By John Schaffner
In less than a month, the trees that were illegally cut down in June in front of the Brookhaven Park Village commercial building on Dresden Drive will be replaced, according two people who said a replacement plan came together the weekend of Feb. 20.
The trees had been slated to be replaced by Arbor Day, Feb. 19, but that did not happen.
According to Dist. 2 DeKalb Commissioner Jeff Rader and John Gurbal, who is overseeing the project for the DeKalb Department of Transportation (DOT), the property owner could not locate the 8-inch-caliper oak trees that had been agreed upon as replacement trees during a public meeting in October.
So Ronnie Mayer, who refers to himself as “a doer, not just a talker,” got back involved and brought Al Simpson, who Mayer calls “the guru of trees in the Southeast,” to the Feb. 20 meeting with Rajen Sheth, managing director of Pinnacle Real Estate Partners, which owns the commercial building. Jim Eyre of the Ashford Park neighborhood and the DeKalb County representatives also attended.
Mayer said Simpson, who heads Lone Oak Enterprises, was able to supply the plantings required to execute the plan, including the seven 8-inch-caliper oak trees that are considered the focal point of the design. Those trees will be supplemented with some crepe myrtles and possibly another tree of type on the ends of the property.
A design for the replanting and the type of trees and other supplemental plantings was determined at the Oct. 26 community meeting attended by Sheth, about 20 community representatives and DeKalb County Commissioner Kathie Gannon and Rader.
The saga began on a Sunday morning last June when Sheth had 17 maturing oak trees in the DeKalb County right-of-way in front of 1441 Dresden Drive illegally removed. Sheth was threatened by Rader and the DeKalb County district attorney with jail time for vandalism of county property if he did not agree to replace the landscaping. The landscaping in the right-of-way was part of the original conditions for approval of the commercial development.
At the Oct. 26 meeting, Sheth told the Brookhaven residents he “made a serious mistake” by having the trees chopped down and promised “to make things right.”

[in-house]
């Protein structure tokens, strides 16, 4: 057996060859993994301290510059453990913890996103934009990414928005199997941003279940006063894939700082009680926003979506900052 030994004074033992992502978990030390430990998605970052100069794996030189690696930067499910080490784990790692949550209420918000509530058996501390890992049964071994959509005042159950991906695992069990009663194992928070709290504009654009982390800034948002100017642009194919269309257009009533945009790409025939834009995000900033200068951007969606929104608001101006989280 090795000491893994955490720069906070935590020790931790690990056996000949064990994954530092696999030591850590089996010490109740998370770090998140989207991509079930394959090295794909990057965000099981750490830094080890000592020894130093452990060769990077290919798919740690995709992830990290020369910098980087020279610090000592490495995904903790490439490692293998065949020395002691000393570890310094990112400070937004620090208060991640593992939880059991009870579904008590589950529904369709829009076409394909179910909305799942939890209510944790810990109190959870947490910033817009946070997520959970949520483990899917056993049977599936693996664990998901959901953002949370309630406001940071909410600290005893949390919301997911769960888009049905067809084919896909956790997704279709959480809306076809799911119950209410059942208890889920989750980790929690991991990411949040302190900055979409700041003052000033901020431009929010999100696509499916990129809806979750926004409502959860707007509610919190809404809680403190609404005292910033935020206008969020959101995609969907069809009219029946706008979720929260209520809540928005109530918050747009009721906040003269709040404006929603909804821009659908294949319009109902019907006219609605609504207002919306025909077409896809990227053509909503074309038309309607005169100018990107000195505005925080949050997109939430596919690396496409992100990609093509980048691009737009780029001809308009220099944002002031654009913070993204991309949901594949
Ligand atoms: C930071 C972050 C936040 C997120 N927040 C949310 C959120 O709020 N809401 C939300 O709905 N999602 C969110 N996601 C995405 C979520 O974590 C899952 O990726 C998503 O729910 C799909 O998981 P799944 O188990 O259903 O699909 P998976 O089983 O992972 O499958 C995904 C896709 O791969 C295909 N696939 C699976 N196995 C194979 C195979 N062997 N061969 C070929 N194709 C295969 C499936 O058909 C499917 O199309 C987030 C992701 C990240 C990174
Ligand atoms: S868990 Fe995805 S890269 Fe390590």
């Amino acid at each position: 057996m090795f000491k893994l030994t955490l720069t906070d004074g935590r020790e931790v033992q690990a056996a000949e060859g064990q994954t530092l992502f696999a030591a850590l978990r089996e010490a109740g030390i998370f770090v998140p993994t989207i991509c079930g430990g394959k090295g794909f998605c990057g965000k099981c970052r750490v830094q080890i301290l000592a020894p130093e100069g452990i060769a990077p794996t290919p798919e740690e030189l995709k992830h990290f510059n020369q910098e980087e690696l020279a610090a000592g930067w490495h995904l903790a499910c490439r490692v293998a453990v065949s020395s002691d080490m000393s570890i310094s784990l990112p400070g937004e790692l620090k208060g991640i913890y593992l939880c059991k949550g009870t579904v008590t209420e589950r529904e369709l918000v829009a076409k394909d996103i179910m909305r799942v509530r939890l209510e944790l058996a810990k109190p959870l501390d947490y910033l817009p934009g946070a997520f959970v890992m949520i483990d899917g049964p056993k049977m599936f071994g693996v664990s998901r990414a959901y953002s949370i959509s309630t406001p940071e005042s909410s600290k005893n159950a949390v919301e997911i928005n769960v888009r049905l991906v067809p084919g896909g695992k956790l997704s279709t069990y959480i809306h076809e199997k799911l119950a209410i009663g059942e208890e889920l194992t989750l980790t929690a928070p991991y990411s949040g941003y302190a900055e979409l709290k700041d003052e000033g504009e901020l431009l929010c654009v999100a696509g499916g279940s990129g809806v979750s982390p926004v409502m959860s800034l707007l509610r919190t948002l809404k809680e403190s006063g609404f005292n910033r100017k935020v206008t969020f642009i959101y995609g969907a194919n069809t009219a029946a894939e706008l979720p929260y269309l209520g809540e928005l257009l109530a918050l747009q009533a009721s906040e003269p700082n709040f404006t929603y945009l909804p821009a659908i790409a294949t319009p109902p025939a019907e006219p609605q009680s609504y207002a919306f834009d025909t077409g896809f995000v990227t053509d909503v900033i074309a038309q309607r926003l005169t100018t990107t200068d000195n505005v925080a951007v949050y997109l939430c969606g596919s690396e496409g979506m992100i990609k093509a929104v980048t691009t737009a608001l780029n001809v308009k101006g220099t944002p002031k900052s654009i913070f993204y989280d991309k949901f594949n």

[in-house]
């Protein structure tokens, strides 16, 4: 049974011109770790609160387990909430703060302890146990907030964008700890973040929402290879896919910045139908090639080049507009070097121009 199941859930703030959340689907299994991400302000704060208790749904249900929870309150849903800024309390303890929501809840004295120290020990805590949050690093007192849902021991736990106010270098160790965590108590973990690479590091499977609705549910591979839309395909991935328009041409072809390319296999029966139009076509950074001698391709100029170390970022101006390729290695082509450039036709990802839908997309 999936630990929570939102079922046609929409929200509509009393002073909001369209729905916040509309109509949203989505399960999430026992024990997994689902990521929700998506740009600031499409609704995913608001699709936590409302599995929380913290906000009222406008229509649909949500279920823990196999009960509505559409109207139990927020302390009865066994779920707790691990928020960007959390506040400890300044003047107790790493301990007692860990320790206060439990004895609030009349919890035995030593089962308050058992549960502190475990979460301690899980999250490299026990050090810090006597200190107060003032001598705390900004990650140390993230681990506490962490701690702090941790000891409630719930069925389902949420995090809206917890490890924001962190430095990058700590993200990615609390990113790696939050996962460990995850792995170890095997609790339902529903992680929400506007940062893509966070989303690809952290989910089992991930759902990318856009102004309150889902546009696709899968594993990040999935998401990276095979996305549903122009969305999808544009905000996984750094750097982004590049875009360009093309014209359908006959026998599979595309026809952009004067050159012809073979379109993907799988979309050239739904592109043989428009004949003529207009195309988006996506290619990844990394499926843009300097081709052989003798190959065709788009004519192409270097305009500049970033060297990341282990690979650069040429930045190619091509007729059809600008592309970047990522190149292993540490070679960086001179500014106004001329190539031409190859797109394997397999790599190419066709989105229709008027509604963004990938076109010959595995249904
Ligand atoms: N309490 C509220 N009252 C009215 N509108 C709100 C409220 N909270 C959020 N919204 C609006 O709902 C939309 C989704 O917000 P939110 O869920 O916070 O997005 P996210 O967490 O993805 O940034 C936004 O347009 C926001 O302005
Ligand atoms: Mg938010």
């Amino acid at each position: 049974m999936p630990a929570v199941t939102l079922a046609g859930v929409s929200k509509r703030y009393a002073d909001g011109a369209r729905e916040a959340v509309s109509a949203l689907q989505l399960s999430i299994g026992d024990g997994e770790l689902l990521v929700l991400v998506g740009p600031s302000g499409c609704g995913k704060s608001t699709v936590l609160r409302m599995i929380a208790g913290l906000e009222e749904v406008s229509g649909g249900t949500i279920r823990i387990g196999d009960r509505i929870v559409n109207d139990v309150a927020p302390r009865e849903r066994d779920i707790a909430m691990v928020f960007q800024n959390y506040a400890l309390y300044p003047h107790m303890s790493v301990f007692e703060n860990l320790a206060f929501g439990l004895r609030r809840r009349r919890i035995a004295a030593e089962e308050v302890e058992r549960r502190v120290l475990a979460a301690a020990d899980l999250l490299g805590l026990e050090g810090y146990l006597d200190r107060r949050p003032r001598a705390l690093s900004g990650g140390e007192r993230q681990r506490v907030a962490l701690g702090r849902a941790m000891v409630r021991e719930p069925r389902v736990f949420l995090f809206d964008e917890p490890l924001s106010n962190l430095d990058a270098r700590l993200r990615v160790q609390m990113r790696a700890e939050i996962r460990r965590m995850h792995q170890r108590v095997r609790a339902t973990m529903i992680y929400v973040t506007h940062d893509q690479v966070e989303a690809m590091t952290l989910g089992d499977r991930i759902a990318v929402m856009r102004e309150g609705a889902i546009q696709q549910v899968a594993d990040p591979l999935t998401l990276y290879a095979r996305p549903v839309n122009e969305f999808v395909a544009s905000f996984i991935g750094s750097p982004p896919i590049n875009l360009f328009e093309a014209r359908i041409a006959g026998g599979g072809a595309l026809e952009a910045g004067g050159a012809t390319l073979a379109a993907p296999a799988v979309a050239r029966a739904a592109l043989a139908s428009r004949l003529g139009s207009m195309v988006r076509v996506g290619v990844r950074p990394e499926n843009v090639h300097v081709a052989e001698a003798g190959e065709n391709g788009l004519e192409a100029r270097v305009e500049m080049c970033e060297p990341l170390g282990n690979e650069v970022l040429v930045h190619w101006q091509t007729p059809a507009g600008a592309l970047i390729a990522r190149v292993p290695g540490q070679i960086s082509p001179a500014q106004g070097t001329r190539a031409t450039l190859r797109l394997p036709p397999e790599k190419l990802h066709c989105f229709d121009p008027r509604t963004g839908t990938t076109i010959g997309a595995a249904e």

In order to meet the county’s requirement of one-to-one replacement of the total tree caliper with those that were illegally cut down, three 8-inch oaks will be planted at the Ashford Park Community Center, along with some other smaller trees, and one 8-inch oak and three crepe myrtles will be planted at Clack’s Corner Park in Brookhaven.
Consultants from Kimley-Horn and Associates, who were hired by the county to work on the project, presented three possible plans. Community representatives picked one plan to be implemented. It was to be paid for by Sheth and his company.
According to Mayer, the Kimley-Horn consultants were unable to find the trees in the type and caliper size called for in the approved plan. Mayer had been suggesting for months that the county and Sheth deal with Simpson, who Mayer believed could supply the needed trees.
Mayer said after the Feb. 20 meeting that Simpson will have the trees on Dresden Drive and at Asford Park within less than a month.
At the end of the October meeting, many thought the trees could be replanted by the end of November. But that was delayed in part because Sheth decided he wanted to add some benches to the plan. Sheth did not return phone messages requesting a comment.
Gurbal, who will be handling the permitting for the replanting of the trees in the county right-of-way, said there may be a slight change in the placement of the trees and crepe myrtles from the original design, but there are no substantial changes.
Sheth received an enforcement letter from the district attorney’s office in mid-December. If the terms of the enforcement letter are not carried out, Rader said Sheth “ultimately is facing charges and jail time.”